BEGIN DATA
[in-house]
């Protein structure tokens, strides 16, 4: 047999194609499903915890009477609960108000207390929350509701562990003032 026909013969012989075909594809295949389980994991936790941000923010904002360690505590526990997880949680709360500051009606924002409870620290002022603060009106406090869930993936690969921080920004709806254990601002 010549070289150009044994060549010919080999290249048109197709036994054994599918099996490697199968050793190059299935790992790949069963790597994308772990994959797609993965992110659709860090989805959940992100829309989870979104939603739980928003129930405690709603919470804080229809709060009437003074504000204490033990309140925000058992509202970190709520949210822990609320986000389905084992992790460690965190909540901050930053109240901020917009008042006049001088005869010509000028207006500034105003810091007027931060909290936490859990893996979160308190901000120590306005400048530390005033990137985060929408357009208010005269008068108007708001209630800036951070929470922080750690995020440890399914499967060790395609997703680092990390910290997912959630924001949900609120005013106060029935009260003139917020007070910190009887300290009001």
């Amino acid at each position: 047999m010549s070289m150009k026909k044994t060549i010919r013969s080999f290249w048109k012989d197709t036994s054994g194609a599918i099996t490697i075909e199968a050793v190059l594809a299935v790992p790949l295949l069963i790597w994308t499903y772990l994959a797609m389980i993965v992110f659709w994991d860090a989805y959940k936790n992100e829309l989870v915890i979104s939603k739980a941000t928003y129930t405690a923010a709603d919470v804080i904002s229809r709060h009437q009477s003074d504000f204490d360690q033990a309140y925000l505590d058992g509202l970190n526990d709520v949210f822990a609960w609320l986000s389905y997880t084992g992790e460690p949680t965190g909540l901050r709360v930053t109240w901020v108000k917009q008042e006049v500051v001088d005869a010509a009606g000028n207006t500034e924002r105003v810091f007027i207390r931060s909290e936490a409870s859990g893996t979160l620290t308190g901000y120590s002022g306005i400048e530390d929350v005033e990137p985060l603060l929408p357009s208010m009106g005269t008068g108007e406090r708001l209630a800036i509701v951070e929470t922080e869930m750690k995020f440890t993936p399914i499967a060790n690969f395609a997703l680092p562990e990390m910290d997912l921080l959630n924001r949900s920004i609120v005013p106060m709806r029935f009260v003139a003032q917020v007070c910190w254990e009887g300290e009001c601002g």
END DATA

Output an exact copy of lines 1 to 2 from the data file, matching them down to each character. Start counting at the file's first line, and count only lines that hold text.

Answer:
[in-house]
């Protein structure tokens, strides 16, 4: 047999194609499903915890009477609960108000207390929350509701562990003032 026909013969012989075909594809295949389980994991936790941000923010904002360690505590526990997880949680709360500051009606924002409870620290002022603060009106406090869930993936690969921080920004709806254990601002 010549070289150009044994060549010919080999290249048109197709036994054994599918099996490697199968050793190059299935790992790949069963790597994308772990994959797609993965992110659709860090989805959940992100829309989870979104939603739980928003129930405690709603919470804080229809709060009437003074504000204490033990309140925000058992509202970190709520949210822990609320986000389905084992992790460690965190909540901050930053109240901020917009008042006049001088005869010509000028207006500034105003810091007027931060909290936490859990893996979160308190901000120590306005400048530390005033990137985060929408357009208010005269008068108007708001209630800036951070929470922080750690995020440890399914499967060790395609997703680092990390910290997912959630924001949900609120005013106060029935009260003139917020007070910190009887300290009001």